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Truma Partners with Mountain West Recreation Alliance

Volunteers clean up trash at Initial Point

Last month, Truma had the privilege of becoming a project sponsor for the Mountain West Recreation Alliance. Our first official event partnering with the Idaho-based conservation organization was their Initial Point Clean Up Event on April 27th. Fifteen volunteers spent a Saturday cleaning up Initial Point public lands in Kuna, Idaho, and collected over 3 tons of trash from these protected grounds.

We spoke with Kristina Schmid, Secretary and Board Member of Mountain West Recreation Alliance about the event and other projects on the horizon.

What is the Mountain West Recreation Alliance?

We’re a non-profit organization dedicated to protecting public lands. Sometimes this looks like raising awareness through advocacy, and sometimes it is taking action, like our Initial Point Clean Up. We want to help maintain and preserve public lands so they can continue to be enjoyed by recreationalists for generations.

What was the inspiration for the Initial Point Clean Up? Why that location in particular?

About 3 years ago, I was planning a ride for a Jeep group and was just appalled by the amount of trash I saw there. It stuck in my head. It’s not an area with a lot of traffic, but it is heavily used Bureau of Land Management land. The only reason anyone goes that direction is if you are planning to go hiking or camping. There were abandoned campsites and lots of trash. We aren’t talking about a couple of water bottles.

During this clean up, we took a magnet sweeper over an abandoned burn pit and picked up thousands of nails from people who burned pallets out there. Those pallets might have been used to transport any number of things including chemicals that could have leaked on the wood. Now they’ve been burned, and with potential toxins being released into the environment.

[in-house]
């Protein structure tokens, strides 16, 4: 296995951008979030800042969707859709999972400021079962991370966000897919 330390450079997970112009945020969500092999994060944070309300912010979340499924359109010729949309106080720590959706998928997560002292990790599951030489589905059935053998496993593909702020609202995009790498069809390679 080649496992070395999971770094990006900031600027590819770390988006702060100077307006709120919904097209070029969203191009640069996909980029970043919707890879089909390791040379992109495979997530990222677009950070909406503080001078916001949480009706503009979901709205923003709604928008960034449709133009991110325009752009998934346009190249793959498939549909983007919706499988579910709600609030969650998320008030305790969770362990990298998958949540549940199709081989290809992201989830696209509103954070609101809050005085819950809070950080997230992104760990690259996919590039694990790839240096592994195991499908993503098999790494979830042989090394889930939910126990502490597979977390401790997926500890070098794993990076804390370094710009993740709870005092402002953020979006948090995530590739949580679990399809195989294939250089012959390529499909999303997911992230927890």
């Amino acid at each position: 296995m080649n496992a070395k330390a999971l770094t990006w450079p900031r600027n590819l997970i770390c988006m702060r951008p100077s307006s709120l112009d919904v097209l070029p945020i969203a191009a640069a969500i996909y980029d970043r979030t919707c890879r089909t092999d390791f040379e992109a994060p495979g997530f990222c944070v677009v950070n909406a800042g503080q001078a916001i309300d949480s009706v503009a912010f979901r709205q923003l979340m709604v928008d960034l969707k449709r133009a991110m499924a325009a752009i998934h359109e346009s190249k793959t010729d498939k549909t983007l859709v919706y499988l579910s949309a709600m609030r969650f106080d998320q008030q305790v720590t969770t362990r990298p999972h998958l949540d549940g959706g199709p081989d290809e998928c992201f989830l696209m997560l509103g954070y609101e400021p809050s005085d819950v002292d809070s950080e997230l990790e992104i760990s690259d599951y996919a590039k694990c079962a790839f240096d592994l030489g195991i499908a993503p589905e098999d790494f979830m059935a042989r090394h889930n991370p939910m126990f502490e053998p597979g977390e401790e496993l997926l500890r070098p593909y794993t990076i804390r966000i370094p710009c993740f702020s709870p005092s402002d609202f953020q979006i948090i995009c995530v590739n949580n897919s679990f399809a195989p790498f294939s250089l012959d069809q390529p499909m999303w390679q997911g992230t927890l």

A local sanitation company donated dumpsters and a volunteer brought a double-axle dump trailer. That individual alone hauled out 1.3 tons of trash and dumped it for us.

There are two more upcoming events: the Challis Trail Summit and Harriman State Park Bridge Build. What will the focus be for those events?

The Challis Trail Summit is a two-day event with the local Parks and Recreation department to help raise awareness and give members of the community a chance to weigh in on changes to the Challis Trails. The Harriman State Park Bridge Build in June is a big service project we are working on with several other organizations. We will be helping to build a 48-foot bridge over two days. Both of these projects are opportunities that would not be possible without Truma’s support.

Unless you have established relationships with these government agencies, you don’t always know about these projects that need support. They don’t have the time or money to advertise them to the general public so building relationships with the Bureau of Land Management along with state and local parks departments give us the opportunity to be the organization that steps in to help.

How do corporate supporters like Truma help build those relationships?

As a non-profit, everything we receive from sponsorships and donations goes right back into the mission. Some of our board members need to travel 4 hours one way to be able to support our events. Funds from companies like Truma help pay for travel, overnight campsites or hotel rooms, and food, allowing our group to do the work it does on projects such as Initial Point, Challis Trail Summit, and Harriman State Park. Those service projects ensure that the land is usable for families to hike, bike, camp, and enjoy a number of outdoor activities.  

How can people help/get involved locally and from a distance?

We are working on resources that will help educate our community on how to dispose of their large items and trash appropriately, including any applicable fees. It really isn’t that expensive to haul trash to your local dump. I encourage others to look into those options in their own communities. However, the best way we can all get involved and make a difference is to clean up after ourselves and be respectful of the public lands and nature around us. If you see trash, clean it up. These are easy things anyone can do anywhere.

Visit to learn more about the Mountain West Recreation Alliance, get involved in service projects, or make donations to support their efforts.